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Genetics of Breast Cancer




This page gives an entry point to this complicated area of study.

The 'OMIM' and 'Ensemble' links (there are many more genetics databases available) provide a gateway to the vast world of human genetics.

The two most common genetic risk factors for breast cancer are the BRCA1 & 2 genes. There are many others that individually account for a tiny proportion of familial breast cancers.


BRCA1 & BRCA2




BRCA1:





Selected views of an example of a BRCA1-associated breast cancer
Click on images for further detail



Selected views of an example of a BRCA1-associated breast cancer Selected views of an example of a BRCA1-associated breast cancer Selected views of an example of a BRCA1-associated breast cancer

Selected views of an example of a BRCA1-associated breast cancer Selected views of an example of a BRCA1-associated breast cancer



BRCA2:




For a detailed breakdown of clinico-pathological assosciations between BRCA breast cancers compared with sporadic cancers see the linked table adapted from Eerola et al. Breast Cancer Research 2008 10:R17 doi:10.1186/bcr1863

The linked immunophenotype expression profile is acknowledged from Honrado et al (2005) with permission from the Nature Publishing Group.



Testing for BRCA1 & 2




Ataxia telangiectasia mutation (ATM)


This is a very uncommon cancer-associated hereditory condition which is associated with familial breast cancer. There are no specific morphological or immunophenotypic features in the pathology of these breast cancers to suggest the diagnosis which is usually made clinically.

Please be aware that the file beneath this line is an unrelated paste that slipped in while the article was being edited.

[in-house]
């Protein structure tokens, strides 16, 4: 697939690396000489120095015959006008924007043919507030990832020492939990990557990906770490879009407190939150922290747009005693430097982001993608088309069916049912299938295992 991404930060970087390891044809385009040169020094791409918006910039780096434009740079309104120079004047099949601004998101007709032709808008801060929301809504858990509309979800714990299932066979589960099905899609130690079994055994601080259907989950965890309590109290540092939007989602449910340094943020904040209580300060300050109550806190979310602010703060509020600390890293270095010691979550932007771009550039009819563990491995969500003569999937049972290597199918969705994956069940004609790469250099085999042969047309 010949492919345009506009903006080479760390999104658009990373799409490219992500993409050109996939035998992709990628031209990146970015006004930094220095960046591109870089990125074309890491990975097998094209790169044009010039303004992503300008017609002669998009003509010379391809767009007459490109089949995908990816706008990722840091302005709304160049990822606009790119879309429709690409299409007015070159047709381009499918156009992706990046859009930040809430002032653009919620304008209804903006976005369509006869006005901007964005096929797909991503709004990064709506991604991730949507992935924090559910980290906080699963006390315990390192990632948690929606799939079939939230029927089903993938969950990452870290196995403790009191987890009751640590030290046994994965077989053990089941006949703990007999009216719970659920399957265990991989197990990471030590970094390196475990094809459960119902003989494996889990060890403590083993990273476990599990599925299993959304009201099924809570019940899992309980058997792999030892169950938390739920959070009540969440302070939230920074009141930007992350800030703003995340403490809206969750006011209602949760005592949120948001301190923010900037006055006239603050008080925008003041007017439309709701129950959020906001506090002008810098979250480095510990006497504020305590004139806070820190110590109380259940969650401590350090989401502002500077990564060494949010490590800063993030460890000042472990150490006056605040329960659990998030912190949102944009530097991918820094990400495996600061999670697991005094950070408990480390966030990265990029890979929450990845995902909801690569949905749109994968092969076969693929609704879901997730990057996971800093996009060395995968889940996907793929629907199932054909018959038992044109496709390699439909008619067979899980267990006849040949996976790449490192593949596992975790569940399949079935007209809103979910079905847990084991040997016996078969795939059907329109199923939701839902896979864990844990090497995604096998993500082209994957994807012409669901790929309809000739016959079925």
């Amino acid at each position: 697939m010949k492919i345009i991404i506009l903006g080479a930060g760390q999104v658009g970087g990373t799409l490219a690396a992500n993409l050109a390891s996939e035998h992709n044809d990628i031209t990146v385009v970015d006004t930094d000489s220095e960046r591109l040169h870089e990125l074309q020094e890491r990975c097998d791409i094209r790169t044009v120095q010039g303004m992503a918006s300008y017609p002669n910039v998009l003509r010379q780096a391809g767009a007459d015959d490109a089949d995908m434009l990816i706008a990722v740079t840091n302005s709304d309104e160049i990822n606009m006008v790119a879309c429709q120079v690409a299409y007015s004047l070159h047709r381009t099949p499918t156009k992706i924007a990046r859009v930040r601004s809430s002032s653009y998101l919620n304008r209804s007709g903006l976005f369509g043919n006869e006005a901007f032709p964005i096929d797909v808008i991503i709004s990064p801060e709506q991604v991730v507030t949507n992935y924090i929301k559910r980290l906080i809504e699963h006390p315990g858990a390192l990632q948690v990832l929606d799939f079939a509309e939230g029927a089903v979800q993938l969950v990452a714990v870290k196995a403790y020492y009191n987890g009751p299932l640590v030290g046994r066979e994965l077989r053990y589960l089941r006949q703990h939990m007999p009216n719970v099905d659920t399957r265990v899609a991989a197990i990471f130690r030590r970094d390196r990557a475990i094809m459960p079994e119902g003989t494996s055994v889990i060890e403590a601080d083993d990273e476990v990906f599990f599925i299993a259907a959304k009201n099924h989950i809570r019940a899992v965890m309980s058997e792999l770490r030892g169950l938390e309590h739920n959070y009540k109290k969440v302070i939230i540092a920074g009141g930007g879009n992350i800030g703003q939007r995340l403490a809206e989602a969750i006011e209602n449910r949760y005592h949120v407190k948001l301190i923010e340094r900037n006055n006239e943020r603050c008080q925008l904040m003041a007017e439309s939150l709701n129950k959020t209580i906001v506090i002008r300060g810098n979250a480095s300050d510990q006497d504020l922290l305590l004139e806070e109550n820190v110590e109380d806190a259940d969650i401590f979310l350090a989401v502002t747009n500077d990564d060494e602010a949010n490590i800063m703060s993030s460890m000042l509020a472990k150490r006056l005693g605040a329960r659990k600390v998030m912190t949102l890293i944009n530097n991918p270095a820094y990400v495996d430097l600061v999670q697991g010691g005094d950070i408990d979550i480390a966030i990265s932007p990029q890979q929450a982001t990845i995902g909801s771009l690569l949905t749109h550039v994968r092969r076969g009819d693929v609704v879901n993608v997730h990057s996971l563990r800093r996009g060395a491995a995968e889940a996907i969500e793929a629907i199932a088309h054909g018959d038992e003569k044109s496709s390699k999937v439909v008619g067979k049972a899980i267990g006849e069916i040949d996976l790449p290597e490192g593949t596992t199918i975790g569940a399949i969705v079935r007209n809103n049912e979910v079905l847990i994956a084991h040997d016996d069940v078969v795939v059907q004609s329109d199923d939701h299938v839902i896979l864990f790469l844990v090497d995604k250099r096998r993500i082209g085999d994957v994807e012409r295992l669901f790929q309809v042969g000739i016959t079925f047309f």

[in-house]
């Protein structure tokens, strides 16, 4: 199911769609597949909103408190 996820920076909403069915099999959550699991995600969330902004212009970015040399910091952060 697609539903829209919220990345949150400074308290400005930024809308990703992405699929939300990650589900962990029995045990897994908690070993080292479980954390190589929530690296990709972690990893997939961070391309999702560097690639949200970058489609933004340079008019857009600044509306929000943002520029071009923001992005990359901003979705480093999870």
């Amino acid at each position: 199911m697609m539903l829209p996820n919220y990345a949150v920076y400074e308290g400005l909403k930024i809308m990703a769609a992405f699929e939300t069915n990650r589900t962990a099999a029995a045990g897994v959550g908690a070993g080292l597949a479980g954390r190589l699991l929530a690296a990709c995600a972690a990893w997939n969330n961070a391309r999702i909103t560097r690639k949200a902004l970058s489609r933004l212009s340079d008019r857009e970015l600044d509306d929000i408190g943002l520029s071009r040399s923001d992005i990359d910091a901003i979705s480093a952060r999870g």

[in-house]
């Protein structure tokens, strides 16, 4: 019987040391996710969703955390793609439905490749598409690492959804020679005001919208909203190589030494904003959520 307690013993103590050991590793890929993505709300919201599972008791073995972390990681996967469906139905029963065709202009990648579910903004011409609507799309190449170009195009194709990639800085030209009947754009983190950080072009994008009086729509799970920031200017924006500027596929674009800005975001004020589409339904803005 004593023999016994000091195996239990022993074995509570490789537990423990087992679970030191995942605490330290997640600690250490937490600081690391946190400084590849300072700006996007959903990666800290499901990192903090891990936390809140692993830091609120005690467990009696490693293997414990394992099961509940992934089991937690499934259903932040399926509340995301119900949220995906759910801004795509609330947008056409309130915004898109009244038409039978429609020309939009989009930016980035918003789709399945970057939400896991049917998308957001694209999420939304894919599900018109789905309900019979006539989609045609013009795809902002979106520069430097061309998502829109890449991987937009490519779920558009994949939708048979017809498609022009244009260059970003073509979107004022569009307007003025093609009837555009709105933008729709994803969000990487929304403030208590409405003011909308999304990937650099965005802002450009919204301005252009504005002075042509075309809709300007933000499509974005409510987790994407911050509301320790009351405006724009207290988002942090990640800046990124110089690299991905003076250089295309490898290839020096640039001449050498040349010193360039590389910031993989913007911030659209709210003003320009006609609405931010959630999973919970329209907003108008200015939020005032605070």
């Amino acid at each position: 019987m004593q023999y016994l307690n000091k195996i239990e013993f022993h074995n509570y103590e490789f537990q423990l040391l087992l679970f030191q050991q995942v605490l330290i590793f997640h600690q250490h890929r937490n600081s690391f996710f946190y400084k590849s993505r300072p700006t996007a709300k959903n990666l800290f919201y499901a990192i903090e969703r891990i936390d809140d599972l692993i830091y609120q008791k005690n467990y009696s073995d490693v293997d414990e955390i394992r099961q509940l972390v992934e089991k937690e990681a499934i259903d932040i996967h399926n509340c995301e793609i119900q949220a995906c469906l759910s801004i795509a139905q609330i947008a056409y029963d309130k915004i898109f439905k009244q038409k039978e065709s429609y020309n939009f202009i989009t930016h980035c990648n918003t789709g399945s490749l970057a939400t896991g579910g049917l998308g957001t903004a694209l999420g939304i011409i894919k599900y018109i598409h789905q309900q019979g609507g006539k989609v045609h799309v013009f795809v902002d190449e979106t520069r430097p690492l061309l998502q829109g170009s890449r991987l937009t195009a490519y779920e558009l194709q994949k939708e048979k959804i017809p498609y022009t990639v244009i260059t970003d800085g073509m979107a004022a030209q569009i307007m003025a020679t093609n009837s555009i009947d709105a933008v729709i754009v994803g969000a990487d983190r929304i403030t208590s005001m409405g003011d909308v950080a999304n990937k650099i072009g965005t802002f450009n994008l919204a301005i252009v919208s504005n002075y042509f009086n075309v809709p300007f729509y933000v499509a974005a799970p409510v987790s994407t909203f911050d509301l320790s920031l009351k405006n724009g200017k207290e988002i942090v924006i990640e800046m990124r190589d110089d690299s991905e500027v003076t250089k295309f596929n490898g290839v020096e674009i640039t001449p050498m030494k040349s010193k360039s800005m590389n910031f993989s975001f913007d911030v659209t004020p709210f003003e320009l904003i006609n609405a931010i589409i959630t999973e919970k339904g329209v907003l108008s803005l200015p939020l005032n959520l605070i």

Hereditary breast cancers not attributable to BRCA1/2 mutations



Prognosis


Most studies suggest that breast cancer survival for women with BRCA1 and BRCA2 mutations is similar to or worse than that of women without the mutations.


Selected references:


  1. Osin PP & Lakhani SR, The pathology of familial breast cancer: Immunohistochemistry and molecular analysis. Breast Cancer Res. 1999; 1: 36–40. Pubmed Link


  2. Honrado E, Benítez J, José Palacios J. The molecular pathology of hereditary breast cancer: genetic testing and therapeutic implications. Modern Pathology 2005; 18:1305–1320. doi:10.1038/modpathol.3800453


  3. Bane AL, MB, Beck, JC, Bleiweiss I MD et al. BRCA2 Mutation-associated Breast Cancers Exhibit a Distinguishing Phenotype Based on Morphology and Molecular Profiles From Tissue Microarrays. Am J Surg Pathol. 2007; 31:121-128


  4. Rennert G, Bisland-Naggan S, Barnett-Griness O, et al. Clinical outcomes of breast cancer in carriers of BRCA1 and BRCA2 mutations. N Engl J Med. 2007;357:115-23


  5. Eerola H, Heinonen M, Heikkilä P et al. Basal cytokeratins in breast tumours among BRCA1, BRCA2 and mutation-negative breast cancer families Breast Cancer Research 2008, 10:R17 doi:10.1186/bcr1863.



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